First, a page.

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Some North Van teachers wary of district direction as B.C. unveils back-to-school plan

Last Updated May 15, 2020 at 10:47 am PDT

(iStock photo)
Summary

North Vancouver School District has sent out memo to staff saying they could be welcomed back as early as next week

Plan for partial in-person schooling opportunities in B.C. to start June 1

NORTH VANCOUVER (NEWS 1130) – Students in B.C. will be allowed to return to class as early as June 1.

The province has laid out its plans to expand in-class instruction, allowing students the option to get back to school or continue learning online amid the COVID-19 pandemic.

The announcement was made Friday morning, however, at least one school district has reached out to staff to say they’ll be welcome back as early as next week.

“We will be working closely with Occupational Health and Safety (OH&S), Facilities and Maintenance, school administration, and staff to ensure a thoughtful process of return,” North Vancouver School District Supt. Mark Pearmain says in a memo sent to staff on Thursday. “As we engage in the transition process to in-person instruction, we would welcome staff on a voluntary basis to start coming to work in their schools over the next week.”

Superintendent Memo to Staff_05142020 (002)

A number of teachers tell NEWS 1130 they’re confused and concerned about the direction, adding they’re stressed about in-class instruction resuming in June. One teacher even admits they’re not interested in going back to the classroom at all, saying they’re “too scared.”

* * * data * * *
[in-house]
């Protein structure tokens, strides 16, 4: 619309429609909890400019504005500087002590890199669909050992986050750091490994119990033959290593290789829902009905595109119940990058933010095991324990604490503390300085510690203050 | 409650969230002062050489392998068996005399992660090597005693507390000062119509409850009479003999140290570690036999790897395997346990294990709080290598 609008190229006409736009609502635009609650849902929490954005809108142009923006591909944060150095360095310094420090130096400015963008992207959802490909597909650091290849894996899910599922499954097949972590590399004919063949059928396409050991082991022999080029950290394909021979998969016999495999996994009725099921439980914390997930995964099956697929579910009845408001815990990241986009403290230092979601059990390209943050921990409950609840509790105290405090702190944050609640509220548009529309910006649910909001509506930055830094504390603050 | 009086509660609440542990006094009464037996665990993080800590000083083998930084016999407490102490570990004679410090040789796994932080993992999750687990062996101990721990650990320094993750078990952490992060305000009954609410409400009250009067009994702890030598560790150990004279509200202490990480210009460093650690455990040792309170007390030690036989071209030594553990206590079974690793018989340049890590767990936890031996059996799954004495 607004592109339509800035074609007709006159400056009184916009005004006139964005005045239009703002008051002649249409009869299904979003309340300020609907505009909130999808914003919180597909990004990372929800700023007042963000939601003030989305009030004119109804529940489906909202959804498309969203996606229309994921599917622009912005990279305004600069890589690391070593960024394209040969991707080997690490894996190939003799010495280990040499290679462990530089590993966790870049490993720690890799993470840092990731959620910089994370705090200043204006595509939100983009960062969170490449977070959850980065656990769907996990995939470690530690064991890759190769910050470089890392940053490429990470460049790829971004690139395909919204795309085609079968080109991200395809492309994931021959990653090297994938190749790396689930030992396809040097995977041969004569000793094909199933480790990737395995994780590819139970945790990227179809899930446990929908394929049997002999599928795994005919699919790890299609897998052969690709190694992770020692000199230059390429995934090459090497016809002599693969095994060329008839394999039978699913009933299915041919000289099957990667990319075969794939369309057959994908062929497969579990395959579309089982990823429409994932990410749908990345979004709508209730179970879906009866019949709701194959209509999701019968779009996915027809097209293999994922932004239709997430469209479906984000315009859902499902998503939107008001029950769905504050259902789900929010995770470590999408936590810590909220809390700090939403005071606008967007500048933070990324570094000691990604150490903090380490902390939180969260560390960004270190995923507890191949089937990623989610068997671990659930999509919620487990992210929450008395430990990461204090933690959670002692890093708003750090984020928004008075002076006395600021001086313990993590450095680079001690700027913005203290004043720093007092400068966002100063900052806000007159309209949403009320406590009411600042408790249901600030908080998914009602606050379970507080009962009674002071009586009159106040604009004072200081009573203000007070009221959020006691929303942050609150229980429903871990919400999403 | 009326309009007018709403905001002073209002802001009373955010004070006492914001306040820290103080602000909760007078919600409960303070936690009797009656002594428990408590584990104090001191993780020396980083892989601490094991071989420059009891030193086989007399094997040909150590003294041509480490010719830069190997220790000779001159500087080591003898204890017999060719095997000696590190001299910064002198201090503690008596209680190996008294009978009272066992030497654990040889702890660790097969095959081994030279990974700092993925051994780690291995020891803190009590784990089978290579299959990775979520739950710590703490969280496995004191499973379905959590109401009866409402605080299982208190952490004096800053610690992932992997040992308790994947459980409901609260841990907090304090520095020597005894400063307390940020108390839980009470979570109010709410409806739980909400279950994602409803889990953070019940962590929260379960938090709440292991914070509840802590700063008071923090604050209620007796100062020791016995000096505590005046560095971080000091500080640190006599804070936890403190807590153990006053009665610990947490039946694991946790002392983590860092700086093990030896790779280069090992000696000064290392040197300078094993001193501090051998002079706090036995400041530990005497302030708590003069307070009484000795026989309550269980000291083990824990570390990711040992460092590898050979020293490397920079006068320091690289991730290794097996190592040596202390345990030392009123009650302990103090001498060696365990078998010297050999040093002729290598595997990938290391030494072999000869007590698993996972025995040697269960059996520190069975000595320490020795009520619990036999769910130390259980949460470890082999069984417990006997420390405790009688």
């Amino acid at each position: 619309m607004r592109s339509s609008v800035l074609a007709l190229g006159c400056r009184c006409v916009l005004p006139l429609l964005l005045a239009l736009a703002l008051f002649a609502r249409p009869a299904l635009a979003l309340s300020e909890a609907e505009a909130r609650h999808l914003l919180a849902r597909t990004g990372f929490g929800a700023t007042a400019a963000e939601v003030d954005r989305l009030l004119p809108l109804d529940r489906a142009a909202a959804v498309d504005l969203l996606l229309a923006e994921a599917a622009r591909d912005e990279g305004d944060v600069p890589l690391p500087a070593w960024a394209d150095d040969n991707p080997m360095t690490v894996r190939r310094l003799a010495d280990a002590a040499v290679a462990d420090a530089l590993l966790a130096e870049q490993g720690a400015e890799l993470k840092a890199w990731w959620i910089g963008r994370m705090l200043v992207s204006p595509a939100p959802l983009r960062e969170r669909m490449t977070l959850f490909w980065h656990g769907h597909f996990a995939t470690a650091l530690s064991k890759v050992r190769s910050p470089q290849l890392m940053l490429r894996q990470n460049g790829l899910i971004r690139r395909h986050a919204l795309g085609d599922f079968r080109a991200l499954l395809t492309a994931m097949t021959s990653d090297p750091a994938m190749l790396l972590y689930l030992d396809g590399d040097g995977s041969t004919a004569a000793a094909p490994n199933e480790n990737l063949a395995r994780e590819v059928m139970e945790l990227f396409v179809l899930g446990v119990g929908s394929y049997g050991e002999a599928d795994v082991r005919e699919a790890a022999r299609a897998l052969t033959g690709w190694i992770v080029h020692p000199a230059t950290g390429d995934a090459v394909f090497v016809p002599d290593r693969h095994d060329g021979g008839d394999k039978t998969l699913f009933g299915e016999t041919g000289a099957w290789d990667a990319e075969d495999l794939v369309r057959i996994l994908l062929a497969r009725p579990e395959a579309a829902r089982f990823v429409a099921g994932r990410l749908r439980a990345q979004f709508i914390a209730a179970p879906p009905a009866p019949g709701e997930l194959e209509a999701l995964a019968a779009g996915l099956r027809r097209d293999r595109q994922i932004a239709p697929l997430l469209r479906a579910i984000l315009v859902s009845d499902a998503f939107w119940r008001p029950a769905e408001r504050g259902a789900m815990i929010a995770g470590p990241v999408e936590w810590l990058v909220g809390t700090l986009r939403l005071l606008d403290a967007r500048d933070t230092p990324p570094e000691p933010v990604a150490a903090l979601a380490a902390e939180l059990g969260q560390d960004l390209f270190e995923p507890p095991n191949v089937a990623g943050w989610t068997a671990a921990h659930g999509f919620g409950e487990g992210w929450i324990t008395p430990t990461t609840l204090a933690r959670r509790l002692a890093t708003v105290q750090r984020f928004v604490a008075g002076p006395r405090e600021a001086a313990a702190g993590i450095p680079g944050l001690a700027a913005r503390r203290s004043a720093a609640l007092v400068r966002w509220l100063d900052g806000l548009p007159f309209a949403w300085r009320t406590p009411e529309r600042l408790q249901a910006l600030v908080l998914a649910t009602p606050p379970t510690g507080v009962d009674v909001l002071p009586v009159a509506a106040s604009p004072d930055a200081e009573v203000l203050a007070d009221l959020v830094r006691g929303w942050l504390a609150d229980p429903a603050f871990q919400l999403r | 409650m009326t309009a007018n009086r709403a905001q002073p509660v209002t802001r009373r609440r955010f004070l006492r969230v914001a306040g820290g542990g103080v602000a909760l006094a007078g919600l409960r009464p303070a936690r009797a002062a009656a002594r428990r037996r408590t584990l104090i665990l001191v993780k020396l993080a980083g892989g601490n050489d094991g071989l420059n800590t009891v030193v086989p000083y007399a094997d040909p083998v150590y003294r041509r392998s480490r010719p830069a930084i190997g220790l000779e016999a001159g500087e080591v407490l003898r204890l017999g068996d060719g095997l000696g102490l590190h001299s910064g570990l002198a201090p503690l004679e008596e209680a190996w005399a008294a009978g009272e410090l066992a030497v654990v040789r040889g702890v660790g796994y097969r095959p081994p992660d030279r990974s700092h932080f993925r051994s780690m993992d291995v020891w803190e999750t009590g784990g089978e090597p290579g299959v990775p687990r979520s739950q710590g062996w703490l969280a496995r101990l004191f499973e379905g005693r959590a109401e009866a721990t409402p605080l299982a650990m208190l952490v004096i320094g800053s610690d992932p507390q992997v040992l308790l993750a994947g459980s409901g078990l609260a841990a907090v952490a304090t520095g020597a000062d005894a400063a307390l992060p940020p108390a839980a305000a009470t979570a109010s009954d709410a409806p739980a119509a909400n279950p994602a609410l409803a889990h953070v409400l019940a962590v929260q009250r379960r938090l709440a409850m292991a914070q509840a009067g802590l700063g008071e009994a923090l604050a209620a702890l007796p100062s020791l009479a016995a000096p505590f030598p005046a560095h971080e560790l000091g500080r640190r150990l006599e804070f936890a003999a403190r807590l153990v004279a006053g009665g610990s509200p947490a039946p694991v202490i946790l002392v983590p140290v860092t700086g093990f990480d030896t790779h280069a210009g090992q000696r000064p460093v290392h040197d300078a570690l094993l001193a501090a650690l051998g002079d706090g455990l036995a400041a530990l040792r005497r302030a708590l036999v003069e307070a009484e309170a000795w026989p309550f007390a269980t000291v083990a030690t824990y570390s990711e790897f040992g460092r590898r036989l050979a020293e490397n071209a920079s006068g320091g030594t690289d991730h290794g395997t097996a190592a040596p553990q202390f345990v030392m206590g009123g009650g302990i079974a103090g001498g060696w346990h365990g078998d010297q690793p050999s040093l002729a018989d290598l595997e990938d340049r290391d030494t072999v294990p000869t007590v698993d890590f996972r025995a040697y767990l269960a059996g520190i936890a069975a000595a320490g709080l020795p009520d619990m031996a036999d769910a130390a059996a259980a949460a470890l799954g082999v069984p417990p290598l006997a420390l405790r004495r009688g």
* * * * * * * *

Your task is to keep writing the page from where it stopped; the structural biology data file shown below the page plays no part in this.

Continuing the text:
Meanwhile, many parents have the same feelings and wonder exactly how schools will be able to balance online and in-class instruction.

Students have been learning from home for more than a month now, after schools were closed following Spring Break.

The North Vancouver School District says there are many reasons to start phasing in classroom instruction before the end of the school year, adding “schools play a critical role in the success of BC’s Restart Plan.”

“The decision to start re-opening schools is not taken lightly,” the memo reads, with Pearmin earlier stating, “I cannot stress enough that the decisions we make around planning for a return to in-class instruction first and foremost prioritize the health and safety of our employees.”

The letter also points to lower COVID-19 infection rates and milder symptoms for children, and “no conclusive evidence that children who are asymptomatic pose a risk to other children or to adults.”

The district has outlined steps being taken with each school to “ensure a safe and healthy” environment for both students and staff. Measures being taken include daily screening for those entering the school, routine and frequent cleaning, a “strong focus on the daily routine of frequent washing of hands and other hygiene practices,” as well as smaller class sizes, distancing between desks, rotating attendance on a routine basis, and staggered start times.